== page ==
SALIBA, Antonio] Fantasy and Geography Broadsheet engraved map, fine hand-colour, a few marginal tears skilfully repaired. A rare separately-published world map combining geography with the supernatural. This striking representation of the cosmos is composed of eight concentric rings. At the very core is the burning Inferno; next is the subterranean world with various examples of mining, underground rivers and lakes, and on the surface are windmills; the middle rings hosts the ocean and part of an earthly hemisphere; the following two rings shows celestial phenomena, including storms, rainbows and the twelve classical wind heads; the penultimate ring depicts the heavens with zodiac representations and notes on the historical appearance of comets; finally, the outer circle is a ring of fire populated by demons, phoenixes and salamanders. Outside the main composition are four corner squares with representations and notes on the Sun, the Moon, and their eclipses. Flanking the title are two small insets of the Northern and the Southern hemispheres. The map was originally compiled in 1582 by Antonio Saliba of Malta, a doctor of theology, philosophy and canon law, and engraved by Mario Cartaro of Naples. It included an explanatory text in Italian on either sides and contained nine rings. Saliba’s design was re-issued by Cornelis de Jode after 1593 in Latin and without one ring, showing a derivation of de Jode’s twin hemisphere world map as the cartographic portion of the engraving. The subsequent re-issues were all derived from de Jode: Paul de la Houve, Paris c1600; Jean Messager, Paris c1640; Pierre Mariette, Paris c1650; Gerard Jollain, Paris c1681. The present example is a slightly smaller version of the above editions. The work is based on the Aristotelian and Ptolemaic model for the universe, which placed the Earth in the centre surrounded by nine spheres for the heavens – the five planets, the sun, the moon, the stars, and the primium mobile. Saliba has departed from the classical representation of the Ptolemaic universe by concentrating the planets, the sun, the moon and the stars onto one circle, the penultimate, and by adding the ring of fire, in line with the Renaissance reverence for fire as a purifying tool. We are aware of only one recorded example of the 1582 chart, which is housed at the Herzog August Bibliothek in Niedersachsen, Germany. There are no known examples of de Jode’s c1593 edition; and there is only one recorded example of each of the four subsequent re-issues. We are only able to trace eight institutional examples of the present map: National Library of Denmark; Leiden University; Athenaeum Library, Deventer; Munich State Library; University Library, Dresden; Darmstadt State Library; the Rothchild Collection, Waddesdon Manor; and the Science Museum, London. Map Collectors Circle Vol. I, No. 26; Shirley, World 226; Peter Whitfield, The Image of the World, p.70.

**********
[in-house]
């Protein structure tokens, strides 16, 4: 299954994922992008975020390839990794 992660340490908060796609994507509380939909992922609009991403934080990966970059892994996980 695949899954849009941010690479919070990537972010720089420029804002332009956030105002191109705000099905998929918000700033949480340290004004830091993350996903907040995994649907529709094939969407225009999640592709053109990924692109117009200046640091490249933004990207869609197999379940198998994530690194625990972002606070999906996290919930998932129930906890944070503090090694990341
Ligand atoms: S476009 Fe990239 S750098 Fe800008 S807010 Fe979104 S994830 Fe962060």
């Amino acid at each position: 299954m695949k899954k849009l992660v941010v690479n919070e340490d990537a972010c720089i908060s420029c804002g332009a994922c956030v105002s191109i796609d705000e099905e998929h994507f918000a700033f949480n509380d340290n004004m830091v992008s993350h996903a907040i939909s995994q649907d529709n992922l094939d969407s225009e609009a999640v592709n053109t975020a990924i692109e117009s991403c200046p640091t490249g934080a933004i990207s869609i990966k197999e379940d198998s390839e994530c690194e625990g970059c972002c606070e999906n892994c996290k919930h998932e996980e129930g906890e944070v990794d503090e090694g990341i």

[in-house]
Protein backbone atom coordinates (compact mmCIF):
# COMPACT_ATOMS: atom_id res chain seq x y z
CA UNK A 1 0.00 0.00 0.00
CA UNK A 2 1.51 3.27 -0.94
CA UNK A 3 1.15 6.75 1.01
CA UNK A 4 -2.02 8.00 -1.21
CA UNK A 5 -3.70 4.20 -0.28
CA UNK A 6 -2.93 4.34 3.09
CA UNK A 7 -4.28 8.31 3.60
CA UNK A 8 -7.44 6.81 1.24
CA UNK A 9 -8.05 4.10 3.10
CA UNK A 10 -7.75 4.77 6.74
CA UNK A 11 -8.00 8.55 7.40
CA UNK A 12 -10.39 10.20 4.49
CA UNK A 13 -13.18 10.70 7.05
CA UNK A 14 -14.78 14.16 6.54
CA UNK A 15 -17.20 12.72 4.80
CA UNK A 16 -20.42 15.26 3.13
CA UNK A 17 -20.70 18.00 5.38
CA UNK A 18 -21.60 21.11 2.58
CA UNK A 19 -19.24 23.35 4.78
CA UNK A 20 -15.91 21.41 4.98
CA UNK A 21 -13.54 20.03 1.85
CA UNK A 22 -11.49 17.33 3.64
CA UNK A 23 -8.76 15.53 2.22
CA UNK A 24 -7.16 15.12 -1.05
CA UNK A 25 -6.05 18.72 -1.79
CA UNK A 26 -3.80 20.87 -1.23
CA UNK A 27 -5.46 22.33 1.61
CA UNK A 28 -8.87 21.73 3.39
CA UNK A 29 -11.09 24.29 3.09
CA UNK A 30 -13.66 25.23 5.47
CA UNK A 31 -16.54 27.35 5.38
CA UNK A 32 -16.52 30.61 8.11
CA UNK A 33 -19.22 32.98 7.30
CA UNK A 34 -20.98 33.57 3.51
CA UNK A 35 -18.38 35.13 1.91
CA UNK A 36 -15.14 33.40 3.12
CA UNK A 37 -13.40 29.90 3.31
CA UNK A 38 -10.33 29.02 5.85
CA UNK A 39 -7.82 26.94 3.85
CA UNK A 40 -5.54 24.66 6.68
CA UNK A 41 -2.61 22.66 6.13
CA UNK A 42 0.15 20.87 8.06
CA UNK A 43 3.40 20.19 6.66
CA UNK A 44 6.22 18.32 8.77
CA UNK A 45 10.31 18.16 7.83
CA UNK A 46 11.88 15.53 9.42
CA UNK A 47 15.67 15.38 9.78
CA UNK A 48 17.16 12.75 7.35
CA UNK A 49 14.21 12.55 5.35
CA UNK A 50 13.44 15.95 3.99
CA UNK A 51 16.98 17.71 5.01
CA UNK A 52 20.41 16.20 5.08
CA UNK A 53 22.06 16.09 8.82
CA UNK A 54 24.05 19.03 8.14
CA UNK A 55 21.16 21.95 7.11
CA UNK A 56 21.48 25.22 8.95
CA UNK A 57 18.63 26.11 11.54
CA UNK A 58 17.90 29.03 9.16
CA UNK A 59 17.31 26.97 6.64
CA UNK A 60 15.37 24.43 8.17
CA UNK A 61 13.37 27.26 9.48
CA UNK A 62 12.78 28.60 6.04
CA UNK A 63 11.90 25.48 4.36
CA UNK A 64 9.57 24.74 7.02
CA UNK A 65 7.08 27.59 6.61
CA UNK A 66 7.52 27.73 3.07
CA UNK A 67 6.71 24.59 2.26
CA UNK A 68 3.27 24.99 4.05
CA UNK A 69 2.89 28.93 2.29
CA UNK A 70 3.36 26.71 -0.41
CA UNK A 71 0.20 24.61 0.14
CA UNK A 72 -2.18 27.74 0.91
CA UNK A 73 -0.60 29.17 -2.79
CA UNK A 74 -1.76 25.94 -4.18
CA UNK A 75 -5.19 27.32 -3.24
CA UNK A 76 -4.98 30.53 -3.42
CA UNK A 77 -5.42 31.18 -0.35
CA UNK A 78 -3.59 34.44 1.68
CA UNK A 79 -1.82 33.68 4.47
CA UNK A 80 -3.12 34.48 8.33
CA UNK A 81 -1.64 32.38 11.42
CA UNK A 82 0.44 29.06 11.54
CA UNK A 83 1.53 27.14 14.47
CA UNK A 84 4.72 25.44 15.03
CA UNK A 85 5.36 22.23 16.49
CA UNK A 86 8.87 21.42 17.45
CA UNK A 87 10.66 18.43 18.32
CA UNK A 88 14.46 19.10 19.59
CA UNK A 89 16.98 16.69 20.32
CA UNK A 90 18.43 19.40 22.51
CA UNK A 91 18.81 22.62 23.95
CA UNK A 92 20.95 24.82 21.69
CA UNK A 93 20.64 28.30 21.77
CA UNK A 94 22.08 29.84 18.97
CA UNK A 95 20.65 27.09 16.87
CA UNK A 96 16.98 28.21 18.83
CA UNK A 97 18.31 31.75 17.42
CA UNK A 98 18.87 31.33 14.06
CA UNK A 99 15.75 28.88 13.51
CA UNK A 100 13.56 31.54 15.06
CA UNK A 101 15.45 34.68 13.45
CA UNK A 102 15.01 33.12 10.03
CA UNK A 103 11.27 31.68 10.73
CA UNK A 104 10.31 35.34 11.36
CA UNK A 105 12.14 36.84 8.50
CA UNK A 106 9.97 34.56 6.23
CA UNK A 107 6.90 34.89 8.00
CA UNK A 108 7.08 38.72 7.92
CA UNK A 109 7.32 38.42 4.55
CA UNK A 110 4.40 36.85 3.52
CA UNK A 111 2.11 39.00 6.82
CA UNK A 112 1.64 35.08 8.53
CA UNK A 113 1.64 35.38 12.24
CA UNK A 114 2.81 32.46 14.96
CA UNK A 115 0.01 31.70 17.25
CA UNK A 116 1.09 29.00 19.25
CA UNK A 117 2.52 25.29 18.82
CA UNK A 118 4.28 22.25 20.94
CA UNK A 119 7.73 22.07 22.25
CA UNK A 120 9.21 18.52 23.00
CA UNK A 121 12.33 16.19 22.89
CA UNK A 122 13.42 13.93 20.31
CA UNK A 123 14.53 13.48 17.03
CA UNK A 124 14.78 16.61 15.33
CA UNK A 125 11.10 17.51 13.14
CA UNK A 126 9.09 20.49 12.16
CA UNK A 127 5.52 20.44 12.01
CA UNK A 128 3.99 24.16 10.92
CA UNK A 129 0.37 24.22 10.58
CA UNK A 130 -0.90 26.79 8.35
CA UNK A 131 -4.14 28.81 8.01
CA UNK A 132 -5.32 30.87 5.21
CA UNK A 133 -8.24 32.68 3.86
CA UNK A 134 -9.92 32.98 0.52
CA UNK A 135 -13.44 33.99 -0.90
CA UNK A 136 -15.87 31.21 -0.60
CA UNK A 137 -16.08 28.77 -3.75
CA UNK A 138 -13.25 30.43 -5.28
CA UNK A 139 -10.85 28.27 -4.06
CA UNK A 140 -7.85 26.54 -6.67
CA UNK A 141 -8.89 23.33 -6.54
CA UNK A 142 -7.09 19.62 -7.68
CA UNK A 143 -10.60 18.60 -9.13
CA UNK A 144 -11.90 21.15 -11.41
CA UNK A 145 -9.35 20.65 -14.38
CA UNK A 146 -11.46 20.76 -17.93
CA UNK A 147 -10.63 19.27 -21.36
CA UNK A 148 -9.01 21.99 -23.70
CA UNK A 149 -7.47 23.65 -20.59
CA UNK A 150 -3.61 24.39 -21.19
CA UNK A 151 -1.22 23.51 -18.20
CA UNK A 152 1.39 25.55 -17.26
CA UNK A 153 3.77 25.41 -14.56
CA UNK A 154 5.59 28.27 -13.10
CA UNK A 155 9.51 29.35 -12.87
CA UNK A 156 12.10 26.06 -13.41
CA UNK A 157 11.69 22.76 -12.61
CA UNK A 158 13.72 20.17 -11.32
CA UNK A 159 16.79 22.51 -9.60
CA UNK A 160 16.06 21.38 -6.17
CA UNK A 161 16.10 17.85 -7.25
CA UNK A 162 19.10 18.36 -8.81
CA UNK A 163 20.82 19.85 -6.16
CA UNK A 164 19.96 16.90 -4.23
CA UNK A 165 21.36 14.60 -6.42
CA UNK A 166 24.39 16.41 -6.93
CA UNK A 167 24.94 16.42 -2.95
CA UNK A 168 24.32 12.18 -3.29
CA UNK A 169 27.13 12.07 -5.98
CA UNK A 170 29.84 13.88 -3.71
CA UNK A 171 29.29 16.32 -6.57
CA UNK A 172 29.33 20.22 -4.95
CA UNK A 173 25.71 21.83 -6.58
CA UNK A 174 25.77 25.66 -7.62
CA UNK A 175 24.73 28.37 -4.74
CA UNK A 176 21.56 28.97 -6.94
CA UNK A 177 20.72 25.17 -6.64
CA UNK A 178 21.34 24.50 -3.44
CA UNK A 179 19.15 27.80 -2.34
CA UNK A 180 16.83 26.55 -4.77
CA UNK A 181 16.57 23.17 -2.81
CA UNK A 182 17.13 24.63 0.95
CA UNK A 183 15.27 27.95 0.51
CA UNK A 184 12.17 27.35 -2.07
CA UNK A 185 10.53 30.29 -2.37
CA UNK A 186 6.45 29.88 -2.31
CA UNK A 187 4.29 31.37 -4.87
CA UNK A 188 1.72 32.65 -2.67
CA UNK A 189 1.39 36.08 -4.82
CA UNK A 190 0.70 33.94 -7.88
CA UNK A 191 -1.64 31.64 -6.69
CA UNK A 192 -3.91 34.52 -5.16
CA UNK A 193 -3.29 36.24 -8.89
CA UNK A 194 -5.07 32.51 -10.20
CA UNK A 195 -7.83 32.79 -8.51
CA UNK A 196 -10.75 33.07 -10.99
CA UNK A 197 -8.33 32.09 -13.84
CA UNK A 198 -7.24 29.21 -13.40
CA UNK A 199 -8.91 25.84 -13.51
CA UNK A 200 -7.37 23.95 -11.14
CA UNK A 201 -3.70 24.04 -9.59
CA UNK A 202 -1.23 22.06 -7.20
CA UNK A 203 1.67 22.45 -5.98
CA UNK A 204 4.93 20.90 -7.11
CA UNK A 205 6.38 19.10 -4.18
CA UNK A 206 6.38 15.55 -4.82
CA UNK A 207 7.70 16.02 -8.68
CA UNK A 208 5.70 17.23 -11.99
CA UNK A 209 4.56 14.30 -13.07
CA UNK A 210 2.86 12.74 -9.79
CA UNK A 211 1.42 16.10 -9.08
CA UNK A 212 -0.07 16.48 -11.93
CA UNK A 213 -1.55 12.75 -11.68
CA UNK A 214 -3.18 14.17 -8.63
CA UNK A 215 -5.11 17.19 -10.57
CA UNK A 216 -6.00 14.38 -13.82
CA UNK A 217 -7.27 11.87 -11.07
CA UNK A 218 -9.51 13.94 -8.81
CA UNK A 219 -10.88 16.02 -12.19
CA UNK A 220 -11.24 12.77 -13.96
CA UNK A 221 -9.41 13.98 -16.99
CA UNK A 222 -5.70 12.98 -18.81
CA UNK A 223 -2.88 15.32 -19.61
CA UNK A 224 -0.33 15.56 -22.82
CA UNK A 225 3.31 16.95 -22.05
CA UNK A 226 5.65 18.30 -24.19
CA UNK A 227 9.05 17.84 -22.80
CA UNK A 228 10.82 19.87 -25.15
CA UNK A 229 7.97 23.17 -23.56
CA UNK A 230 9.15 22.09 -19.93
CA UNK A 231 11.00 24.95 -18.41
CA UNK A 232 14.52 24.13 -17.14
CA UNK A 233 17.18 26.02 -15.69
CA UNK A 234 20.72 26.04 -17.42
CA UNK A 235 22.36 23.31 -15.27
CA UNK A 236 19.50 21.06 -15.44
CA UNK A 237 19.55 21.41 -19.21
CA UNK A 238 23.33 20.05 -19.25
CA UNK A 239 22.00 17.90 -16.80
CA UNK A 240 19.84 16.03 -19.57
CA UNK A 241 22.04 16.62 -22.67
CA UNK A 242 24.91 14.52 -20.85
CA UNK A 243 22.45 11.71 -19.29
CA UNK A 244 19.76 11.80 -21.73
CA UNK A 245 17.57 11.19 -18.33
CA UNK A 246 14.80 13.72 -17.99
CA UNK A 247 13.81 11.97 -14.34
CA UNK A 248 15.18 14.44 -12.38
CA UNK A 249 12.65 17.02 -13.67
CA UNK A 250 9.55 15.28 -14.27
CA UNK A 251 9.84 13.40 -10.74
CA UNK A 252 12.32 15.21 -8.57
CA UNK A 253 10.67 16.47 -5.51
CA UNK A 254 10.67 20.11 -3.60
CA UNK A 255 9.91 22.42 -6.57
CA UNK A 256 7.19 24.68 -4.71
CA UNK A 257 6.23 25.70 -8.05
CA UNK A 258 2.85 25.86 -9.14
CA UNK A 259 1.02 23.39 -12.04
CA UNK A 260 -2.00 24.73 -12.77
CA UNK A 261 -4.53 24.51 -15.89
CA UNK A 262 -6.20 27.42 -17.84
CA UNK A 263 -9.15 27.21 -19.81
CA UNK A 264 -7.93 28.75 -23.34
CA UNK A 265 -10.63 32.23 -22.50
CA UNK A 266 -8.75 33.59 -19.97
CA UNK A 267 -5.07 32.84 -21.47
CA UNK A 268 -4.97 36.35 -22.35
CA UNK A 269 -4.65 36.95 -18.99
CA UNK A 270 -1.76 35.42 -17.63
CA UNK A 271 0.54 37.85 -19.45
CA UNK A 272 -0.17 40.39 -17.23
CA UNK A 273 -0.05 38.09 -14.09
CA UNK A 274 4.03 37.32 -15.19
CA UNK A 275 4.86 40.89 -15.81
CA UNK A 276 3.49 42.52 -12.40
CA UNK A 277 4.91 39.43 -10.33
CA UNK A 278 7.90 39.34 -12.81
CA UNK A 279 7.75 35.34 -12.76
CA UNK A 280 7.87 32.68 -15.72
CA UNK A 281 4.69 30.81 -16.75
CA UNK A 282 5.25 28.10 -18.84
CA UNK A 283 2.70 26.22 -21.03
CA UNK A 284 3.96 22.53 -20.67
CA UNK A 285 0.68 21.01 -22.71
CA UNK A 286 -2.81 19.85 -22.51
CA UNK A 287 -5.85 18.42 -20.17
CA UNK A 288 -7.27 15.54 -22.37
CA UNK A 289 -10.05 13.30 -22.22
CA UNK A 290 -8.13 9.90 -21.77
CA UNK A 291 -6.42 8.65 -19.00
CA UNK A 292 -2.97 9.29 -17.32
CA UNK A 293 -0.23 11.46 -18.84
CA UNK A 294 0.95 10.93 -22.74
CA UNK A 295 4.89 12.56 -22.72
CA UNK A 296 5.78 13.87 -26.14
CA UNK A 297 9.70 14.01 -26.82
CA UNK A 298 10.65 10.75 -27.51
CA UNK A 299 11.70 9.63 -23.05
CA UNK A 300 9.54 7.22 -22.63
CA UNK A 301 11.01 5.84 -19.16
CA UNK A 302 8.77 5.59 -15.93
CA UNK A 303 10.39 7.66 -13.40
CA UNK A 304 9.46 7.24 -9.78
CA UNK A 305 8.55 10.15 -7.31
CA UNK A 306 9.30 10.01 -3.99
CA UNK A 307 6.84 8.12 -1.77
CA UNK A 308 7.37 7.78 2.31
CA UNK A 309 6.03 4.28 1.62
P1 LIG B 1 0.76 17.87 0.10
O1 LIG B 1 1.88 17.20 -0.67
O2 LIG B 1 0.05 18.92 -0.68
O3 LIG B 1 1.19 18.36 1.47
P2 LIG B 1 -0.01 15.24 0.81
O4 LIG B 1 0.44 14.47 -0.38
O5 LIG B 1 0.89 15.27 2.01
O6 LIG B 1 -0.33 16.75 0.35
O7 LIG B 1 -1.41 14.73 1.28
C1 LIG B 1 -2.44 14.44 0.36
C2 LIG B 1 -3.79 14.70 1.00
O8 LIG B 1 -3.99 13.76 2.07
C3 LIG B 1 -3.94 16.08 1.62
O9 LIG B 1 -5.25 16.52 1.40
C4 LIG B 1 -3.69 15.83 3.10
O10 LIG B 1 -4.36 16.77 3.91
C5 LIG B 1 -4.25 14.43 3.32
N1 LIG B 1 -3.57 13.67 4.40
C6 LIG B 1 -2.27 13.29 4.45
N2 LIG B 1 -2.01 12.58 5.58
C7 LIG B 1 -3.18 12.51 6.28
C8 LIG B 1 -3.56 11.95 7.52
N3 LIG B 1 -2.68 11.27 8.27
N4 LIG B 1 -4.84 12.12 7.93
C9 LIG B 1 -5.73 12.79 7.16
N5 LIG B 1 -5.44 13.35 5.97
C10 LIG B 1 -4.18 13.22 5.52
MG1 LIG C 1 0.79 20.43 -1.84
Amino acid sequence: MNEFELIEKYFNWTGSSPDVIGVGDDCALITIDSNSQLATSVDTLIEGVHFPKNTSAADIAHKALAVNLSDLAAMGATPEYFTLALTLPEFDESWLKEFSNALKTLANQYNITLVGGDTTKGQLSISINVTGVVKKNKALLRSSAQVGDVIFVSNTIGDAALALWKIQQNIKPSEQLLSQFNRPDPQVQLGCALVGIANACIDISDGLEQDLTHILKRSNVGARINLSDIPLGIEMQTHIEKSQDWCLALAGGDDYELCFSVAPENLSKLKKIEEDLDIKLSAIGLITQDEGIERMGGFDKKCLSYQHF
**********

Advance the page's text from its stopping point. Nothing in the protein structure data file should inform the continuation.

Map of Hong Kong and the Territory leased to Great Britain under the Convention between Great Britain and China

Map of Hong Kong and the Territory leased to Great Britain under the Convention between Great Britain and China, signed at Peking on the 9th of June 1898.